Fastsigns franchisee Clint Ehlers is taking a stand in support of the franchise industry at this week's U.S. Chamber of Commerce event, "The National Labor Relations Board (NLRB) and the Joint-Employer Standard: New Interpretations, New Liabilities and the Impact on Other Statutes."
Ehlers owns and operates Fastsigns locations in Lancaster and Willow Grove, PA. This isn't his first time to speak up about the issue. He previously took a stance against the ruling in an appearance on September 9, 2014, testifying before Congress against the "joint employer" decision, with Catherine Monson, CEO of Fastsigns International.
As a pervasively critical issue within the franchise industry--among franchisors, franchisees, and employees alike--the NLRB's ruling on the Joint-Employment Standard will be addressed by Ehlers at the March 20th event, including the threat to locally-owned and operated franchise businesses across the nation that provide incredible value to communities by providing jobs, products/services, and sales tax revenue.
Ehlers uses the Fastsigns brand name and its systems, but owns and manages his two locations, including employee hiring practices and wages. He says, "I bought a franchise so that I could fulfill my dream of owning my own business. I benefit from the ability to hang the Fastsigns name on the outside of my building, but I make my own decisions on day-to-day operations, including the hiring, salary, and benefits of my team. Fastsigns is a franchisor of the brand, not a joint employer for my business or any of the other 570-plus locations worldwide."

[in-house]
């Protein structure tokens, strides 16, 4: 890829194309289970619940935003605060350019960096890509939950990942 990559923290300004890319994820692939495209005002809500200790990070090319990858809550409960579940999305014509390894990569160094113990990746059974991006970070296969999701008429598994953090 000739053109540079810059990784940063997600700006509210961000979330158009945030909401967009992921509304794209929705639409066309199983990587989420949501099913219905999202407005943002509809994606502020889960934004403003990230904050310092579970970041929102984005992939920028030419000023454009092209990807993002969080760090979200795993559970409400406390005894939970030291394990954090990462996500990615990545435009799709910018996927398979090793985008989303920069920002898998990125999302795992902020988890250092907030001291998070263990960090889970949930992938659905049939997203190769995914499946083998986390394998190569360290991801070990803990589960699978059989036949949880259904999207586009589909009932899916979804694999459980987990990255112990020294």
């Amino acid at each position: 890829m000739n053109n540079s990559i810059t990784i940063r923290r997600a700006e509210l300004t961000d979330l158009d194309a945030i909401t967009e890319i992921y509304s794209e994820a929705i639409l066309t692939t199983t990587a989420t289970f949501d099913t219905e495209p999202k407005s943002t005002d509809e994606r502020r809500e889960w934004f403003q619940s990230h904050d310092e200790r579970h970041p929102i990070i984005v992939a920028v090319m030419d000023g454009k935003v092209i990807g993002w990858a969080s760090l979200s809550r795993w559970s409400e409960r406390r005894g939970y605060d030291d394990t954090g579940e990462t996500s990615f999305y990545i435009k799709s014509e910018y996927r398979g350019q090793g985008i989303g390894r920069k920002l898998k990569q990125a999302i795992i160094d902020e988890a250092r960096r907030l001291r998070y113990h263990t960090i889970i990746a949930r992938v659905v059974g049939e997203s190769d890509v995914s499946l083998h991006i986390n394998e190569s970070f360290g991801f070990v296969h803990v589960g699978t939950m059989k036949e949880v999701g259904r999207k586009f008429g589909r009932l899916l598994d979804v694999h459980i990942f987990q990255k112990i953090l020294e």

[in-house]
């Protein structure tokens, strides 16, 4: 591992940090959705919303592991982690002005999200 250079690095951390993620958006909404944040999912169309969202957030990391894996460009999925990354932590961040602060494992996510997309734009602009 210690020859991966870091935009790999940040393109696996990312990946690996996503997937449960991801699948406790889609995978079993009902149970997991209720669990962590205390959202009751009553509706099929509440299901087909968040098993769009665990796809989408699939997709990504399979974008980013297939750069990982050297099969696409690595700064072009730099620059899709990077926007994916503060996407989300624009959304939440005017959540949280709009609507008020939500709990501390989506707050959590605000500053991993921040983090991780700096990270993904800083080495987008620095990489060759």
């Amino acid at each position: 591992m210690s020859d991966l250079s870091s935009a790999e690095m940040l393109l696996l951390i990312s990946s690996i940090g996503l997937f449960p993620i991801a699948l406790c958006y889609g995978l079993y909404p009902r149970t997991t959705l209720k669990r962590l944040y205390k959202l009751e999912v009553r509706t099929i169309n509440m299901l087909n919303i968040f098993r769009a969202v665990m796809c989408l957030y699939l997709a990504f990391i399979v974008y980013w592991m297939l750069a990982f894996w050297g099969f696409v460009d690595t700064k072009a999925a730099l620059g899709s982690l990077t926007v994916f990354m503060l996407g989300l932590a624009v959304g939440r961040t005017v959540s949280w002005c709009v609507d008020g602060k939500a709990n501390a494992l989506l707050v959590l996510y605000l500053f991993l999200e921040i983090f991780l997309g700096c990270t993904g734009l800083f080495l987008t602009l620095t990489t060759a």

The implications of the legislation being discussed have consequences that can fracture the very foundation of the franchise industry, an economic engine that is a key contributor to growth and production in the United Sates. In fact, the industry employs 11 percent of the workforce and is forecast to add 247,000 new jobs in 2015, a 2.9 percent increase over last year, with an economic output of $889 billion. To stifle the industry would have devastating effects on the U.S. economy. As the number of franchise establishments in the country is projected to grow by 1.6 percent in 2015, the franchise sector will contribute about 3 percent of the U.S. GDP this year. With industry operations under scrutiny, so is the productivity of one of the country's most effective business sectors.
"Franchising is a proven business model that helps thousands of Americans achieve the dream of business ownership," says Monson. "The issue at hand is the amount of influence that a franchisor has on a franchisee's employees. Franchisors provide the brand, systems, training, and marketing to the franchisee through a legal agreement. The franchisee is then responsible for the hiring, wage rate, methods and timing of payment, HR processes, discipline, supervision, promotion and direction of their employees."
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